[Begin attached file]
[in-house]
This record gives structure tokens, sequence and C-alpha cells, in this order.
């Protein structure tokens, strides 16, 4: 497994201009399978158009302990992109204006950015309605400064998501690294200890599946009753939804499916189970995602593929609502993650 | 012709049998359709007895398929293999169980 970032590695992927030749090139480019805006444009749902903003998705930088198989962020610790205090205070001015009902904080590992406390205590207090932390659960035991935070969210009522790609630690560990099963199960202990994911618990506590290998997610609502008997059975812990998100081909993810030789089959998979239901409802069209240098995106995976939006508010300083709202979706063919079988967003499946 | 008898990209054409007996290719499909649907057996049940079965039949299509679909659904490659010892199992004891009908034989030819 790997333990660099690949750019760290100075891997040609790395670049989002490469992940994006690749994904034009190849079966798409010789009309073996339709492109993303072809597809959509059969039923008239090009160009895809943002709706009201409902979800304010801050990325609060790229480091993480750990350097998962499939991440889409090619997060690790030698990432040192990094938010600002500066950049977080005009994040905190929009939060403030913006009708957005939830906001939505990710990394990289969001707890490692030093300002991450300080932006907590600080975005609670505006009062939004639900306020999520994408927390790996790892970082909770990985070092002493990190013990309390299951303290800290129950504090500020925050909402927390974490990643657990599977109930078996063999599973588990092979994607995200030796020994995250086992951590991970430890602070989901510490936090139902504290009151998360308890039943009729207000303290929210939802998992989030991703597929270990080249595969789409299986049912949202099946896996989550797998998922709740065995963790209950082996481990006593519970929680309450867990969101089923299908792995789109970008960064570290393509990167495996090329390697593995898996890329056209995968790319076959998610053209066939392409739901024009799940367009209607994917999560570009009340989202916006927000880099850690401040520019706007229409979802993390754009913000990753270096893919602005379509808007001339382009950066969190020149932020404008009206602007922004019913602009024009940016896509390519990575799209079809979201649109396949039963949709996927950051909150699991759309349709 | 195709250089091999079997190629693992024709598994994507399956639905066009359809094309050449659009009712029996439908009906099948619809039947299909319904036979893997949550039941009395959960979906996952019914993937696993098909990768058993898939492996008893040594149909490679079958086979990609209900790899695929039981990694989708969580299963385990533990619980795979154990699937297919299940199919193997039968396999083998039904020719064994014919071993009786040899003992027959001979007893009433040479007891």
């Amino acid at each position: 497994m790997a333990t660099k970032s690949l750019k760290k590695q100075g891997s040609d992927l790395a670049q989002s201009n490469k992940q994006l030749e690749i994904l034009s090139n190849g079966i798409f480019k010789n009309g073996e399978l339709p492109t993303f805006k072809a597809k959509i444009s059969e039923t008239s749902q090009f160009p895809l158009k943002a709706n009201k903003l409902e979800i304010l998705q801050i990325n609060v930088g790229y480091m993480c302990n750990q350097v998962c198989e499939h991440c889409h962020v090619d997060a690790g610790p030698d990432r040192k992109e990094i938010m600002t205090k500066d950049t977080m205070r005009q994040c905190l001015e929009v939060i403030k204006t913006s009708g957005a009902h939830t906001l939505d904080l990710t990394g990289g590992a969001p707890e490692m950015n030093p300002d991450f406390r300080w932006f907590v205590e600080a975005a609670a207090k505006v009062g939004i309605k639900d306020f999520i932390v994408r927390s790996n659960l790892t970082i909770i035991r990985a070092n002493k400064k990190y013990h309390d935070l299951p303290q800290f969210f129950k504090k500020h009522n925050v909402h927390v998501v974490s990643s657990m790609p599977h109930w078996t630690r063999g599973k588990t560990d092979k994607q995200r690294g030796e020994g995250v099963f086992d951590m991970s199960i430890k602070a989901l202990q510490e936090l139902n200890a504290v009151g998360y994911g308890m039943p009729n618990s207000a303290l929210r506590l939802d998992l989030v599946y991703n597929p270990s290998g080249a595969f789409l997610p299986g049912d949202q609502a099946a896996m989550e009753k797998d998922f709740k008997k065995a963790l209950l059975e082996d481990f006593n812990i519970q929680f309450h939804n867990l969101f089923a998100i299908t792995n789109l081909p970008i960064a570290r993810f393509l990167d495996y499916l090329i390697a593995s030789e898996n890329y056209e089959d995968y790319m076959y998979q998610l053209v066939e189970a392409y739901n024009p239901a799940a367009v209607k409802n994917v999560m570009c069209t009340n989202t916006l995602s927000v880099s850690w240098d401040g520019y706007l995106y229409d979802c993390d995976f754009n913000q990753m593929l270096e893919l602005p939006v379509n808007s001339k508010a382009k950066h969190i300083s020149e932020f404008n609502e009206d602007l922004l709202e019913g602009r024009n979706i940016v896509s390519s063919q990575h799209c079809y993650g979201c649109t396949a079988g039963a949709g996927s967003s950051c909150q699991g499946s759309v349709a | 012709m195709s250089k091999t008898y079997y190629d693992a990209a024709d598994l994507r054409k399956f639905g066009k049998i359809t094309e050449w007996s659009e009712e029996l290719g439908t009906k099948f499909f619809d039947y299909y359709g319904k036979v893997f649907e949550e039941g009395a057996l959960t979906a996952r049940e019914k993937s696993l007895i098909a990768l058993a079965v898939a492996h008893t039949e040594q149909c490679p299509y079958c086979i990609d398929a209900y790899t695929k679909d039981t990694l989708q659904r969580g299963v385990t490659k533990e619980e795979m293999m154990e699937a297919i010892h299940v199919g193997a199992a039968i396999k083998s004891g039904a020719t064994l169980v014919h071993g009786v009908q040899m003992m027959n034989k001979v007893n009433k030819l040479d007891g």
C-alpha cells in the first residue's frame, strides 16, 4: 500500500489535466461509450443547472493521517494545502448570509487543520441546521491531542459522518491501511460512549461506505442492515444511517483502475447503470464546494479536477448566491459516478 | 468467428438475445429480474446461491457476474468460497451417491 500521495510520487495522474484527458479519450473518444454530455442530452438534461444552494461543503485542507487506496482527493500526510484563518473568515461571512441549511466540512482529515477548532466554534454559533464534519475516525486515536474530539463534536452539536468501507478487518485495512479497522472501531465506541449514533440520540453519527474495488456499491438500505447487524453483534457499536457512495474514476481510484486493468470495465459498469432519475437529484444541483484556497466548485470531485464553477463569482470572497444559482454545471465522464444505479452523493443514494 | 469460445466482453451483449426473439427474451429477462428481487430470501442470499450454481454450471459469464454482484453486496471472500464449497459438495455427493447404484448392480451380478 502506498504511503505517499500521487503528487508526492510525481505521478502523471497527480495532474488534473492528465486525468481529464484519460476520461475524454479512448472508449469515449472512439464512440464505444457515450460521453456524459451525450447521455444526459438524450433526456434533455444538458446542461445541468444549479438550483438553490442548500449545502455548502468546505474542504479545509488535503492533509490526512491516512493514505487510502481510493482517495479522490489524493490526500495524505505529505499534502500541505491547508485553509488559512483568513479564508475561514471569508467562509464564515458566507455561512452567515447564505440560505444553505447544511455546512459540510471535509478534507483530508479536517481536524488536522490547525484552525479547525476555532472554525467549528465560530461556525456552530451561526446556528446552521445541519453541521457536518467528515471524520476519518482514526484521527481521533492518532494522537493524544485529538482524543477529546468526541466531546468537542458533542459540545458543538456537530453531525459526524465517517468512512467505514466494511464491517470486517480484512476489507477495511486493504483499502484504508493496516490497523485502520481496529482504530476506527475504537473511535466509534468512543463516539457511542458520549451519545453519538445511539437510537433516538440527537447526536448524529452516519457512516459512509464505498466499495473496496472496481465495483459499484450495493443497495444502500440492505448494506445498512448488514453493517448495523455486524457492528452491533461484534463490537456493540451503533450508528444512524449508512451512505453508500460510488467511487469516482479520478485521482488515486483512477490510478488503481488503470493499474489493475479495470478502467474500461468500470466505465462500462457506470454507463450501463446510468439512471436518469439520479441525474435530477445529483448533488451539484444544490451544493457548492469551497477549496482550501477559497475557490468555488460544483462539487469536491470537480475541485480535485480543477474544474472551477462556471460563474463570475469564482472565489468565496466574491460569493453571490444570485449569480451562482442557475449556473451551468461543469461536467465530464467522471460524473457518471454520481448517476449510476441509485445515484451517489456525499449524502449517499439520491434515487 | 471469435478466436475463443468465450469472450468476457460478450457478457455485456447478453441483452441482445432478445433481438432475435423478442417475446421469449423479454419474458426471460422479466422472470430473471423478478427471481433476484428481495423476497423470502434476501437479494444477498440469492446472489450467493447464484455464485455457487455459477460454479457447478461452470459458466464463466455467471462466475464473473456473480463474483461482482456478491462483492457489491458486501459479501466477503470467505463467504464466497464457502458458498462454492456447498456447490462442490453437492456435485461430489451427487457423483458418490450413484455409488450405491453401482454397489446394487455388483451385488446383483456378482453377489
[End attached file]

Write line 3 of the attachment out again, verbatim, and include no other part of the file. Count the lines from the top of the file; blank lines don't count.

């Protein structure tokens, strides 16, 4: 497994201009399978158009302990992109204006950015309605400064998501690294200890599946009753939804499916189970995602593929609502993650 | 012709049998359709007895398929293999169980 970032590695992927030749090139480019805006444009749902903003998705930088198989962020610790205090205070001015009902904080590992406390205590207090932390659960035991935070969210009522790609630690560990099963199960202990994911618990506590290998997610609502008997059975812990998100081909993810030789089959998979239901409802069209240098995106995976939006508010300083709202979706063919079988967003499946 | 008898990209054409007996290719499909649907057996049940079965039949299509679909659904490659010892199992004891009908034989030819 790997333990660099690949750019760290100075891997040609790395670049989002490469992940994006690749994904034009190849079966798409010789009309073996339709492109993303072809597809959509059969039923008239090009160009895809943002709706009201409902979800304010801050990325609060790229480091993480750990350097998962499939991440889409090619997060690790030698990432040192990094938010600002500066950049977080005009994040905190929009939060403030913006009708957005939830906001939505990710990394990289969001707890490692030093300002991450300080932006907590600080975005609670505006009062939004639900306020999520994408927390790996790892970082909770990985070092002493990190013990309390299951303290800290129950504090500020925050909402927390974490990643657990599977109930078996063999599973588990092979994607995200030796020994995250086992951590991970430890602070989901510490936090139902504290009151998360308890039943009729207000303290929210939802998992989030991703597929270990080249595969789409299986049912949202099946896996989550797998998922709740065995963790209950082996481990006593519970929680309450867990969101089923299908792995789109970008960064570290393509990167495996090329390697593995898996890329056209995968790319076959998610053209066939392409739901024009799940367009209607994917999560570009009340989202916006927000880099850690401040520019706007229409979802993390754009913000990753270096893919602005379509808007001339382009950066969190020149932020404008009206602007922004019913602009024009940016896509390519990575799209079809979201649109396949039963949709996927950051909150699991759309349709 | 195709250089091999079997190629693992024709598994994507399956639905066009359809094309050449659009009712029996439908009906099948619809039947299909319904036979893997949550039941009395959960979906996952019914993937696993098909990768058993898939492996008893040594149909490679079958086979990609209900790899695929039981990694989708969580299963385990533990619980795979154990699937297919299940199919193997039968396999083998039904020719064994014919071993009786040899003992027959001979007893009433040479007891």